THERE ARE TWO IMPORTANT CONCEPTS TO UNDERSTAND ABOUT ORAL WOUNDS:
- Any open oral wound likes to contract towards the center of that wound as it is healing (hence the need to keep it dilated open).
- If you have two raw surfaces in the mouth in close proximity, they will reattach.
It is known that post-procedure stretches are key to getting an optimal result. These stretches are NOT meant to be forceful or prolonged. It’s best to be quick and precise with your movements. I feel that getting an affordable LED headlight (like a camping headlight) allows you to get the best results.
You may use Tylenol, Ibuprofen (if 6 months of age or older), Arnica, Hypericum, Rescue Remedy or other measures to help with pain control. As of October 2016, the FDA has requested that Hyland’s Teething Gel or Orajel Naturals gels no longer be used. A suitable replacement is an organic olive oil, which can be safely used in the mouth following the procedure. To provide additional pain control you may add 100% clove oil to the olive oil (see attached handout for directions on how to make).
The main risk of a frenectomy is that the mouth heals so quickly that it may prematurely reattach at either the tongue site or the lip site, causing a new limitation in mobility and the persistence or return of symptoms. The exercises demonstrated below are best done with the baby placed in your lap (or lying on a bed) with the feet going away from you.
A SMALL AMOUNT OF SPOTTING OR BLEEDING IS COMMON AFTER THE PROCEDURE, ESPECIALLY IN THE FIRST FEW DAYS. WASH YOUR HANDS WELL PRIOR TO YOUR STRETCHES (GLOVES AREN’T NECESSARY).
TIMING: DO ONE STRETCH ON THE EVENING OF SURGERY. THEN, SKIP AHEAD TO THE NEXT MORNING (KEEP IN MIND THAT THIS IS THE ONLY TIME THAT YOU SHOULD SKIP THE OVERNIGHT STRETCH). MY RECOMMENDATION IS THAT STRETCHES BE DONE 6X/DAY FOR THE FIRST 3 WEEKS, AND THEN SPENDING THE 4TH WEEK QUICKLY TAPERING FROM 6 TO 5 TO 4 TO 3 TO 2 TO 1 PER DAY BEFORE QUITTING COMPLETELY AT THE END OF THE 4TH WEEK. I FIND IT’S EASIEST FOR PARENTS TO DO 5 OF THE STRETCHES DURING THEIR WAKING HOURS AND ONE OF THOSE STRETCHES IN THE MIDDLE OF THE NIGHT, TAKING CARE TO NOT GO MORE THAN 6 HOURS BETWEEN STRETCHES. DIAPER CHANGES ARE A GOOD TIME TO DO THE EXERCISES.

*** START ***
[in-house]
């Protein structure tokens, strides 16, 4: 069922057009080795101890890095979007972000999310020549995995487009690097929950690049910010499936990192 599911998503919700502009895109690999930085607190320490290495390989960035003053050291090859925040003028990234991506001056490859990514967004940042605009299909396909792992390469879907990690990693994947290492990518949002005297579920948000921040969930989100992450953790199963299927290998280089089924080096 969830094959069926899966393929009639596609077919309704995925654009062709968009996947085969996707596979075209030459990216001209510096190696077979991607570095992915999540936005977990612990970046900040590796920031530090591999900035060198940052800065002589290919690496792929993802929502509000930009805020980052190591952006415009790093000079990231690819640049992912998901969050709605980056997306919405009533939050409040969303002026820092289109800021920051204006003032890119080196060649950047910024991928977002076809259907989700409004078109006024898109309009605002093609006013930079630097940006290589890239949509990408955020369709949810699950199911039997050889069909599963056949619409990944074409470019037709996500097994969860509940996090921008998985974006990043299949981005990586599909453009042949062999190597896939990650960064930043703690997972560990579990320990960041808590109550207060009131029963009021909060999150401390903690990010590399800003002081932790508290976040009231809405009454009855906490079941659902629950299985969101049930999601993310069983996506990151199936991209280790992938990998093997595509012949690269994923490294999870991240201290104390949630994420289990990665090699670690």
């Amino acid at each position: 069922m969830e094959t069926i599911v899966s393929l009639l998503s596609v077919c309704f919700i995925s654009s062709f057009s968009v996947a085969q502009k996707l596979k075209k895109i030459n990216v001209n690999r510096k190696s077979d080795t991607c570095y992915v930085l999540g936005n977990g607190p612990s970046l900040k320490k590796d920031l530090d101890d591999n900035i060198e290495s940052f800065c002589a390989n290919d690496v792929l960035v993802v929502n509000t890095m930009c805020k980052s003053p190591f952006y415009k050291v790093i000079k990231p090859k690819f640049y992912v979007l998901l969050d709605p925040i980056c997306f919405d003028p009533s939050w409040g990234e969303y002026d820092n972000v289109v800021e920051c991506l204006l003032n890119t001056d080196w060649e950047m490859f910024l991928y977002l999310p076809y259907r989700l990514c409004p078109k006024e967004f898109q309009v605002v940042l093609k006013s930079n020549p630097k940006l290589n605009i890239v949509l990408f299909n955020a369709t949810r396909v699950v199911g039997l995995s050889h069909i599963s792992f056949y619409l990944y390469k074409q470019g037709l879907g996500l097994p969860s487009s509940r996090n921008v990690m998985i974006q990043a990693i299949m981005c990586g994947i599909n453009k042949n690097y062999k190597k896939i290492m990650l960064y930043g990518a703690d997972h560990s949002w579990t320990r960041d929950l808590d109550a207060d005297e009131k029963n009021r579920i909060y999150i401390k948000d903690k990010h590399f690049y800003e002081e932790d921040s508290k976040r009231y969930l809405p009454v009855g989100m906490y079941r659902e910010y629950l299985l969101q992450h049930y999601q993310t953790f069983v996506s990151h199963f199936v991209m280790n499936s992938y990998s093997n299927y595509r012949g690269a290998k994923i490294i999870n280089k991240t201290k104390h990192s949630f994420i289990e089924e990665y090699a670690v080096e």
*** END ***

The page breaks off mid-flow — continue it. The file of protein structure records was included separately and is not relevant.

The lips/cheeks are the easier of the 2 sites to stretch. If you must stretch both sites, I recommend that you start with the lips/cheeks. Typically, babies don’t like either of the stretches and may cry, so starting with the lip allows you to get under the tongue easier once the baby starts to cry. For lip ties or buccal ties, you will want to do two motions; swiping and stretching.
- Swiping: Simply place your finger under the lip/cheek and move it up as high as it will go (until it bumps into resistance). Then gently sweep side to side for 1-2 seconds. Remember, the main goal of this procedure is to insert your finger between the raw, opposing surfaces of the lip/cheek and the gum so they can’t stick together.
- Stretching: With your fingers still inside the mouth and under their lip, gently pull upper lip up or push lower lip down (depending on what was released) and hold for 5 seconds. If stretching the cheek, hook the inside of the cheek with your finger and pull up or push down (depending on what was released) and hold for five seconds. Please watch videos on drghaheri.squarespace.com/aftercare for reference.
The tongue should be your next area to stretch. You will want to do 3 different motions; stretching/lifting, swiping and massaging. For all three motions I suggest placing thumbs on your baby’s forehead for stability while placing your middle fingers on their chin to keep their mouth open while using your index fingers to do the exercises for all three motions.